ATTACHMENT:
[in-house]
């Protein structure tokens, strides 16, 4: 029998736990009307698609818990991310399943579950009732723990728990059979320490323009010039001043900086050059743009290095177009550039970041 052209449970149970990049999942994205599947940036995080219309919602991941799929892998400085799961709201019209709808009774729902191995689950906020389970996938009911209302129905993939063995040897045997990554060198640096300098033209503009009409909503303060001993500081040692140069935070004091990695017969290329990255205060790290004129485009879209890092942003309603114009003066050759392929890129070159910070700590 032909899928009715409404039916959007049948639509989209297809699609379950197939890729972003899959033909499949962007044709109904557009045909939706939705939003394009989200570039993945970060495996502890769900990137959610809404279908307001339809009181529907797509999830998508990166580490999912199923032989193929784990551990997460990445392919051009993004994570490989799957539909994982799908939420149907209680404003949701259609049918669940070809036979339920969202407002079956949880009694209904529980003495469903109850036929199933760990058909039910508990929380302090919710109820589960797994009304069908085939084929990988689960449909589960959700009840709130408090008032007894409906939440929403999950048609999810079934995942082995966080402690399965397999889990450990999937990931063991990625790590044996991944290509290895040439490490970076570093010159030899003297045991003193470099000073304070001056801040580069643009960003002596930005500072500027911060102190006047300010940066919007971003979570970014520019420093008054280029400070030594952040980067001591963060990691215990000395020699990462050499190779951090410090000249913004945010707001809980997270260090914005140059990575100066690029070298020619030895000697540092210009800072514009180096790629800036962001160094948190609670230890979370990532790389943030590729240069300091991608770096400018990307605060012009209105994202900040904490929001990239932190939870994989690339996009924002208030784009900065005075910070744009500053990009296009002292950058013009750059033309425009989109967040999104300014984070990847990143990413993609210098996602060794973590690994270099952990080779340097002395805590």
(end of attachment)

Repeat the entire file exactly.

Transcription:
[in-house]
């Protein structure tokens, strides 16, 4: 029998736990009307698609818990991310399943579950009732723990728990059979320490323009010039001043900086050059743009290095177009550039970041 052209449970149970990049999942994205599947940036995080219309919602991941799929892998400085799961709201019209709808009774729902191995689950906020389970996938009911209302129905993939063995040897045997990554060198640096300098033209503009009409909503303060001993500081040692140069935070004091990695017969290329990255205060790290004129485009879209890092942003309603114009003066050759392929890129070159910070700590 032909899928009715409404039916959007049948639509989209297809699609379950197939890729972003899959033909499949962007044709109904557009045909939706939705939003394009989200570039993945970060495996502890769900990137959610809404279908307001339809009181529907797509999830998508990166580490999912199923032989193929784990551990997460990445392919051009993004994570490989799957539909994982799908939420149907209680404003949701259609049918669940070809036979339920969202407002079956949880009694209904529980003495469903109850036929199933760990058909039910508990929380302090919710109820589960797994009304069908085939084929990988689960449909589960959700009840709130408090008032007894409906939440929403999950048609999810079934995942082995966080402690399965397999889990450990999937990931063991990625790590044996991944290509290895040439490490970076570093010159030899003297045991003193470099000073304070001056801040580069643009960003002596930005500072500027911060102190006047300010940066919007971003979570970014520019420093008054280029400070030594952040980067001591963060990691215990000395020699990462050499190779951090410090000249913004945010707001809980997270260090914005140059990575100066690029070298020619030895000697540092210009800072514009180096790629800036962001160094948190609670230890979370990532790389943030590729240069300091991608770096400018990307605060012009209105994202900040904490929001990239932190939870994989690339996009924002208030784009900065005075910070744009500053990009296009002292950058013009750059033309425009989109967040999104300014984070990847990143990413993609210098996602060794973590690994270099952990080779340097002395805590």